In February, Mark Zuckerberg announced his intentions to create a global community that works for everyone.
In view of this, the social media giant recently unveiled "Disaster Maps," which is designed to help people affected by disasters such as earthquakes, fires or floods.
"When there's a flood, earthquake, fire or other natural disaster, response organizations need accurate information quickly about where people are in order to save lives. The problem is that when traditional communication channels like phone lines are down, it can take too much time to figure out where people need help. As more people connect on Facebook, we can share insights to help organizations understand who's in danger, who's safe, and where to send resources. This is part of creating safe communities, and we will keep doing more initiatives like this to help," announced Zuckerberg last week.
The company has tied up with organizations such as UNICEF, Red Cross, and the World Food Programme to help people in need. Facebook will soon establish formal processes with these organizations for responsibly sharing the datasets with other relevant communities.
"Disaster Maps use aggregated, de-identified Facebook data to help organizations address the critical gap in information they often face when responding to natural disasters," said Molly Jackman, Public Policy Research manager.
The social media giant will provide multiple types of maps during disaster response efforts, which will comprise aggregated location information people have chosen to share with Facebook.
In her blog, Jackman chalked out three map types which might come in handy during natural disasters: Location density maps, Movement maps, and Safety Check maps.Location density maps show where people are located before, during, and after a disaster. Facebook will compare this information to historical records, like population estimates based on satellite images. Comparing these data sets can help response organizations understand areas impacted by a natural disaster.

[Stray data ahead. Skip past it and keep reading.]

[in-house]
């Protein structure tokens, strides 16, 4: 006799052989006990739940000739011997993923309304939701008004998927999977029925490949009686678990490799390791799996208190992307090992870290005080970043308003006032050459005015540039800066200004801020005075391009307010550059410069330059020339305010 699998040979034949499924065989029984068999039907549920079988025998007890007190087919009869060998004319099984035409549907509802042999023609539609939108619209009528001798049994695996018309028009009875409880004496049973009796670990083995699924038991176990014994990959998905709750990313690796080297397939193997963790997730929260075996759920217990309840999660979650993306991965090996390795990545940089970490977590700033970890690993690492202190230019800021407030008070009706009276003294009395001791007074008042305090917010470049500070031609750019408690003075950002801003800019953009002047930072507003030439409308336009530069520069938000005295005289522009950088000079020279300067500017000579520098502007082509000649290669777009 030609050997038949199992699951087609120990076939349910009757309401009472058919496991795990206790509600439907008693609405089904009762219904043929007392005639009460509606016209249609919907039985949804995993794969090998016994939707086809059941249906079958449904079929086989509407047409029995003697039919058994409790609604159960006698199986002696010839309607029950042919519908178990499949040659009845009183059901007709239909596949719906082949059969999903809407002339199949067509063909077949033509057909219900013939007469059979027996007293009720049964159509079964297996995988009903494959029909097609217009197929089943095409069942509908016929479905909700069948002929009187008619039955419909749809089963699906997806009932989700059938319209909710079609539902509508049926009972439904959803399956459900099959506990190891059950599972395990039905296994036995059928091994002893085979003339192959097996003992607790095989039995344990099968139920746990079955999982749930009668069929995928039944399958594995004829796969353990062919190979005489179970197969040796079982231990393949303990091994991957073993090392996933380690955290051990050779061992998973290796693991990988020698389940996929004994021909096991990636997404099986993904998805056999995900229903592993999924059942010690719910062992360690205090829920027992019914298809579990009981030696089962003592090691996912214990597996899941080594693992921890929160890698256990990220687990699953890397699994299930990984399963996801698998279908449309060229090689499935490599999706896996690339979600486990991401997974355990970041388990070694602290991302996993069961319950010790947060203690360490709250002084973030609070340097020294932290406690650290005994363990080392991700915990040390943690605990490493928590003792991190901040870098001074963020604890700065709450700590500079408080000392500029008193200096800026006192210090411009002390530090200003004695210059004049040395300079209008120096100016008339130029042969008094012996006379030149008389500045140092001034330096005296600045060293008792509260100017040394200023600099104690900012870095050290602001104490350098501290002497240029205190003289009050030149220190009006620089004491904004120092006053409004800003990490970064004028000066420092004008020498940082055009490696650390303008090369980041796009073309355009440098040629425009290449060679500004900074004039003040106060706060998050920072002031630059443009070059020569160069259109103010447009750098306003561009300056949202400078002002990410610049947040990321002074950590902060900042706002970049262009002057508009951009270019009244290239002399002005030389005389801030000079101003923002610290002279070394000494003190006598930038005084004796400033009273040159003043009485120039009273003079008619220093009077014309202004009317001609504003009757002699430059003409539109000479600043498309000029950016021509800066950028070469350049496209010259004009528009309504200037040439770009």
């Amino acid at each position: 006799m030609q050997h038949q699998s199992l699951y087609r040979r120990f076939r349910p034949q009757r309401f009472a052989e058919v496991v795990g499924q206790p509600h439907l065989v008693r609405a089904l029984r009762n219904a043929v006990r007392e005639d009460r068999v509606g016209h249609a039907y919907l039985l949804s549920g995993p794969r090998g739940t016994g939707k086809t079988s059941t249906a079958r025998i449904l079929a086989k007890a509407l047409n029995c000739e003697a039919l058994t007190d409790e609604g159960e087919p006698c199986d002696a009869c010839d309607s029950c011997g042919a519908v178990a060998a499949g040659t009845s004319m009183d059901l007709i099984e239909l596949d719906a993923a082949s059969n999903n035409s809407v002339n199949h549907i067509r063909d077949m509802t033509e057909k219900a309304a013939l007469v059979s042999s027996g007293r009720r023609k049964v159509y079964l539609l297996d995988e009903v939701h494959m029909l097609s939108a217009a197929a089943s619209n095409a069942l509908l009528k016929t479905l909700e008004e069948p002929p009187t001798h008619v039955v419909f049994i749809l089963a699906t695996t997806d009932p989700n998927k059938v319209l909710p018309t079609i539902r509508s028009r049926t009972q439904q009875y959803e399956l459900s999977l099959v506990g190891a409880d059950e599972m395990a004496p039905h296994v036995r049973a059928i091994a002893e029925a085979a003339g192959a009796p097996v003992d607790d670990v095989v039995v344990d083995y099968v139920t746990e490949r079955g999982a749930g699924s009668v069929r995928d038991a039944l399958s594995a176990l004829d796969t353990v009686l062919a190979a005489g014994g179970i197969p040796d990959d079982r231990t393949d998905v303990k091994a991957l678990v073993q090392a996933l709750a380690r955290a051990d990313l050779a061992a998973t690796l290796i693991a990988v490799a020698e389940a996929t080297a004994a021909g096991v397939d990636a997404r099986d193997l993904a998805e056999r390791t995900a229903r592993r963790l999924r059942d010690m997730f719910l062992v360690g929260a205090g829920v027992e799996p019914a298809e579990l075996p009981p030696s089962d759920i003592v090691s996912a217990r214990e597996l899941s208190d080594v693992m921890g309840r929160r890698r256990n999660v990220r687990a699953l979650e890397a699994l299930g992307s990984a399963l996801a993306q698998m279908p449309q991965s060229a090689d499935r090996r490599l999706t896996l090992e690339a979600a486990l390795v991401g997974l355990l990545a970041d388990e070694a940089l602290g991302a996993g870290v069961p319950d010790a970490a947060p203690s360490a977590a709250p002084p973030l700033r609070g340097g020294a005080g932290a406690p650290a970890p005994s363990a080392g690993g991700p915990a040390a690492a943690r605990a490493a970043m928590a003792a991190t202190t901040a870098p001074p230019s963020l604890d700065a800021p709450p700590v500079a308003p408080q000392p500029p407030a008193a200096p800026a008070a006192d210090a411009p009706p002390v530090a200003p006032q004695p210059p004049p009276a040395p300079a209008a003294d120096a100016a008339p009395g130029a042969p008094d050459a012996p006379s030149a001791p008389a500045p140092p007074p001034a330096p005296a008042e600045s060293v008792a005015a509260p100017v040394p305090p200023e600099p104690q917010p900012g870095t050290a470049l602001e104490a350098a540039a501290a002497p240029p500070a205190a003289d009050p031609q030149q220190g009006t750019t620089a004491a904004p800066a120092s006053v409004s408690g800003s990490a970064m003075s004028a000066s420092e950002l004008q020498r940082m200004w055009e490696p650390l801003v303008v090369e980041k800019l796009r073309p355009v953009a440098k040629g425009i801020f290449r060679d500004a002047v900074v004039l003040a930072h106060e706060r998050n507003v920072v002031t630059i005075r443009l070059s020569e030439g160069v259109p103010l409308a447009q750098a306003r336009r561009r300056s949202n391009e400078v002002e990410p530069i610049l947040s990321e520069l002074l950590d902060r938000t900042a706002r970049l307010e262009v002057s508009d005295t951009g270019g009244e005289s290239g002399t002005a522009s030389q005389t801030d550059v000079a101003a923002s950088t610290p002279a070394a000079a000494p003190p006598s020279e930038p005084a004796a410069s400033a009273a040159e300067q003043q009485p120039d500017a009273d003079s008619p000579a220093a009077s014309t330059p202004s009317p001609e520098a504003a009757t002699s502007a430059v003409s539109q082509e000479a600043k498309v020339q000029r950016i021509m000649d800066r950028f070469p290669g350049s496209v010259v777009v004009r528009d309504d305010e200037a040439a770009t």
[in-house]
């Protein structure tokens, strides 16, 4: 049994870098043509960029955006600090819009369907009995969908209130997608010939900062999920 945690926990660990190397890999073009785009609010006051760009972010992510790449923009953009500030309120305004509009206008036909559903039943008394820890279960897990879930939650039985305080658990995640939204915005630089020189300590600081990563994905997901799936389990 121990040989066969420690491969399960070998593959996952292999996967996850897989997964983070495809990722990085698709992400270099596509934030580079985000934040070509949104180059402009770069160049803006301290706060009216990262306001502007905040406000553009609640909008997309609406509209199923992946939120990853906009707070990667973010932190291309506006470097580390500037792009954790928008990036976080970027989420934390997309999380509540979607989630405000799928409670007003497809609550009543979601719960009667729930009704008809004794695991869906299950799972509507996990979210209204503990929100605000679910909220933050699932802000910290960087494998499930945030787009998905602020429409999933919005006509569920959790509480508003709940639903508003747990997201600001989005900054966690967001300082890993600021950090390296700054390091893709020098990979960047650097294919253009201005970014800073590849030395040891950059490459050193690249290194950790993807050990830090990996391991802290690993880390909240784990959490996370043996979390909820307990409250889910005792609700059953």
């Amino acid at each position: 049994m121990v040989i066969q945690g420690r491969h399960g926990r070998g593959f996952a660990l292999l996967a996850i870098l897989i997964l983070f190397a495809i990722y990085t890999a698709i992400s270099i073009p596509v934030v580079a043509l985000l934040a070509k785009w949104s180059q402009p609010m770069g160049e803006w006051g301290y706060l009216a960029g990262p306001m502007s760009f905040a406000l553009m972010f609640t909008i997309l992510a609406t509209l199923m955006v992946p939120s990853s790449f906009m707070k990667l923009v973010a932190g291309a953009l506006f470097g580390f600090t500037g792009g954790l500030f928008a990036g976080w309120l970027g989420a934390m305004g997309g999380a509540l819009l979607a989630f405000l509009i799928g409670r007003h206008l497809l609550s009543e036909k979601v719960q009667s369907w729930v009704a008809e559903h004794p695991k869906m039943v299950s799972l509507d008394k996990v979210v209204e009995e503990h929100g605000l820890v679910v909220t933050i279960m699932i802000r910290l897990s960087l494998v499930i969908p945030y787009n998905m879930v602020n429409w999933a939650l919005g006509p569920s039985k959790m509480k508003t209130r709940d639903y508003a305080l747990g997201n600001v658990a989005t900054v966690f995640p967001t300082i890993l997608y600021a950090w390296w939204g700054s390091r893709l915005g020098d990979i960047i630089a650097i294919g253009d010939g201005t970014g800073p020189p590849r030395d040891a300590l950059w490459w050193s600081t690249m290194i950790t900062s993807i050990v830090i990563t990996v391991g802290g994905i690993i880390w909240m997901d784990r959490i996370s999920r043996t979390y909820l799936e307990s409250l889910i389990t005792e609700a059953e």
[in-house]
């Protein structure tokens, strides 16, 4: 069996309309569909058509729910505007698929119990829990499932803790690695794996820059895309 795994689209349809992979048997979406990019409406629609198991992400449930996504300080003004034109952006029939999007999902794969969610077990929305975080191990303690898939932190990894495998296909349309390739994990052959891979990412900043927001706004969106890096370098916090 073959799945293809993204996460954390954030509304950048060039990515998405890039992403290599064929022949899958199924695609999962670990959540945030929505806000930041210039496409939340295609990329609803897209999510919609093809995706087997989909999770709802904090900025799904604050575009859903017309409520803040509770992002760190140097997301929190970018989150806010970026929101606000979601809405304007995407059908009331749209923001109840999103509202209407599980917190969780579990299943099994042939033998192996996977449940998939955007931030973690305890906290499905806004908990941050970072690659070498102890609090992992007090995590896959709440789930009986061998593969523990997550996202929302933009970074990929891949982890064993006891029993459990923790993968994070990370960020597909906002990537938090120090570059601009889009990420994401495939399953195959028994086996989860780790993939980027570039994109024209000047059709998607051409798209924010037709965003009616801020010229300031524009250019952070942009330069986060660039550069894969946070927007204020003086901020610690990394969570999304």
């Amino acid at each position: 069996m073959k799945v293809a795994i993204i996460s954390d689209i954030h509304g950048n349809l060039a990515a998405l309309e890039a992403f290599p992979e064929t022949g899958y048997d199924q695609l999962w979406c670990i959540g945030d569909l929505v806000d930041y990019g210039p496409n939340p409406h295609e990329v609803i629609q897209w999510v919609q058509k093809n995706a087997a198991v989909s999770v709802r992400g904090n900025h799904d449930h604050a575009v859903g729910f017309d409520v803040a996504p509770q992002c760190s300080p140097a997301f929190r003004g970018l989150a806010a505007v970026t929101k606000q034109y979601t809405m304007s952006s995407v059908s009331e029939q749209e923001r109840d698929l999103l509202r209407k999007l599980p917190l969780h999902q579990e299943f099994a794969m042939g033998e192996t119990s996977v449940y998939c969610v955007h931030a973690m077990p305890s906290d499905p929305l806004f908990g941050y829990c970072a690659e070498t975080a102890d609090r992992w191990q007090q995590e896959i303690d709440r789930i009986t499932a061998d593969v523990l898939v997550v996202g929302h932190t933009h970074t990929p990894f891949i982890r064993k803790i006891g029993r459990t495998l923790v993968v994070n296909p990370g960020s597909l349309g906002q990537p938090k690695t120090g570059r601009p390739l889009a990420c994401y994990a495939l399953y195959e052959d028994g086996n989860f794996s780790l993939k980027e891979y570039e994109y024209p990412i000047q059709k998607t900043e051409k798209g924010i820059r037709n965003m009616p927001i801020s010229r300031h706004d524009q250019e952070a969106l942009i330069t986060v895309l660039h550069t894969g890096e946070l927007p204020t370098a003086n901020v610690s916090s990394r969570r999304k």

Movement maps illustrate patterns of movement between different neighborhoods or cities over a period of several hours. By understanding these patterns, response organizations can better predict where resources will be needed, gain insight into patterns of evacuation, or predict where traffic will be most congested.
Safety Check maps are based on where community uses Safety Check to notify their friends and family that they are safe during a disaster. Facebook will use this de-identified data in aggregate to show where more or fewer people check in safe, which may help organizations understand where people are most vulnerable and where help is needed.
"We always overestimate what we can do in two years, and we underestimate what we can do in ten years." We may not have the power to create the world we want immediately, but we can all start working on the long term today. In times like these, the most important thing we at Facebook can do is develop the social infrastructure to give people the power to build a global community that works for all of us," Zuckerberg said in February.In an effort to make it a global initiative, Facebook will make it possible for additional organizations and governments to participate in this program. All applications will be reviewed carefully by people at Facebook, including those with local expertise, Jackman said.
"We believe that our platform is a valuable source of information that can help response organizations serve people more efficiently and effectively. Ultimately, we hope this data helps communities have the information they need to recover and rebuild if disaster strikes," she said.
Last June, Facebook started helping people raise money through Fundraisers for an initial group of nonprofits directly on Facebook. This will come in handy during natural disasters too when people want to donate money to the victims.
[Featured Image by Noah Berger/AP Images]